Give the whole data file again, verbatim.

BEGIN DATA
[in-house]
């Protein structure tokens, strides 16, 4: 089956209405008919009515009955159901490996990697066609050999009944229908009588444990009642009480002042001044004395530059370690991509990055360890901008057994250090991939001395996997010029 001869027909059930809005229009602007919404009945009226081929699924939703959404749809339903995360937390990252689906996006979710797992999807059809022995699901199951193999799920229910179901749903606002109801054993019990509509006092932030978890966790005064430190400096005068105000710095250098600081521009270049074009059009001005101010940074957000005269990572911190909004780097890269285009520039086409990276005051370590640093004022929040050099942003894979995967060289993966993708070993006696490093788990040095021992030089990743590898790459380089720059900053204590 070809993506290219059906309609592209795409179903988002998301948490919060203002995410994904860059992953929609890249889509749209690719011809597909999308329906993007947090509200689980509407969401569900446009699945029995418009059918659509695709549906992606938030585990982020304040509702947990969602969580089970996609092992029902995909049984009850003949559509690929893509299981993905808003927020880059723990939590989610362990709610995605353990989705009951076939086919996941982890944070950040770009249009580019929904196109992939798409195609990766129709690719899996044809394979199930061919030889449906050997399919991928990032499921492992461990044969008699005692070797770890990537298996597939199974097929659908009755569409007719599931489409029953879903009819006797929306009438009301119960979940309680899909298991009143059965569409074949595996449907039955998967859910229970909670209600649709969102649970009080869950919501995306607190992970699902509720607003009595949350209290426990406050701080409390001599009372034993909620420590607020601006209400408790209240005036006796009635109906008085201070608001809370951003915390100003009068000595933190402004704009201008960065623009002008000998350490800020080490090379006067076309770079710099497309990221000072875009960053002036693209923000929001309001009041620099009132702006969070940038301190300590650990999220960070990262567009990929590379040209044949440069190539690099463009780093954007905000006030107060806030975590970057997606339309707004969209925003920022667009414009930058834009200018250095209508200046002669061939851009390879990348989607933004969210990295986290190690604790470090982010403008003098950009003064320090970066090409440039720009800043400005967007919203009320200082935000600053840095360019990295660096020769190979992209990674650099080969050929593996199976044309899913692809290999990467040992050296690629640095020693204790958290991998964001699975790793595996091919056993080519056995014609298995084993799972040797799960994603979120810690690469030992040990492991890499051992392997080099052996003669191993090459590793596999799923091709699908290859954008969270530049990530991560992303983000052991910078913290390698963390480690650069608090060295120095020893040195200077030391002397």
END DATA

[in-house]
């Protein structure tokens, strides 16, 4: 089956209405008919009515009955159901490996990697066609050999009944229908009588444990009642009480002042001044004395530059370690991509990055360890901008057994250090991939001395996997010029 001869027909059930809005229009602007919404009945009226081929699924939703959404749809339903995360937390990252689906996006979710797992999807059809022995699901199951193999799920229910179901749903606002109801054993019990509509006092932030978890966790005064430190400096005068105000710095250098600081521009270049074009059009001005101010940074957000005269990572911190909004780097890269285009520039086409990276005051370590640093004022929040050099942003894979995967060289993966993708070993006696490093788990040095021992030089990743590898790459380089720059900053204590 070809993506290219059906309609592209795409179903988002998301948490919060203002995410994904860059992953929609890249889509749209690719011809597909999308329906993007947090509200689980509407969401569900446009699945029995418009059918659509695709549906992606938030585990982020304040509702947990969602969580089970996609092992029902995909049984009850003949559509690929893509299981993905808003927020880059723990939590989610362990709610995605353990989705009951076939086919996941982890944070950040770009249009580019929904196109992939798409195609990766129709690719899996044809394979199930061919030889449906050997399919991928990032499921492992461990044969008699005692070797770890990537298996597939199974097929659908009755569409007719599931489409029953879903009819006797929306009438009301119960979940309680899909298991009143059965569409074949595996449907039955998967859910229970909670209600649709969102649970009080869950919501995306607190992970699902509720607003009595949350209290426990406050701080409390001599009372034993909620420590607020601006209400408790209240005036006796009635109906008085201070608001809370951003915390100003009068000595933190402004704009201008960065623009002008000998350490800020080490090379006067076309770079710099497309990221000072875009960053002036693209923000929001309001009041620099009132702006969070940038301190300590650990999220960070990262567009990929590379040209044949440069190539690099463009780093954007905000006030107060806030975590970057997606339309707004969209925003920022667009414009930058834009200018250095209508200046002669061939851009390879990348989607933004969210990295986290190690604790470090982010403008003098950009003064320090970066090409440039720009800043400005967007919203009320200082935000600053840095360019990295660096020769190979992209990674650099080969050929593996199976044309899913692809290999990467040992050296690629640095020693204790958290991998964001699975790793595996091919056993080519056995014609298995084993799972040797799960994603979120810690690469030992040990492991890499051992392997080099052996003669191993090459590793596999799923091709699908290859954008969270530049990530991560992303983000052991910078913290390698963390480690650069608090060295120095020893040195200077030391002397």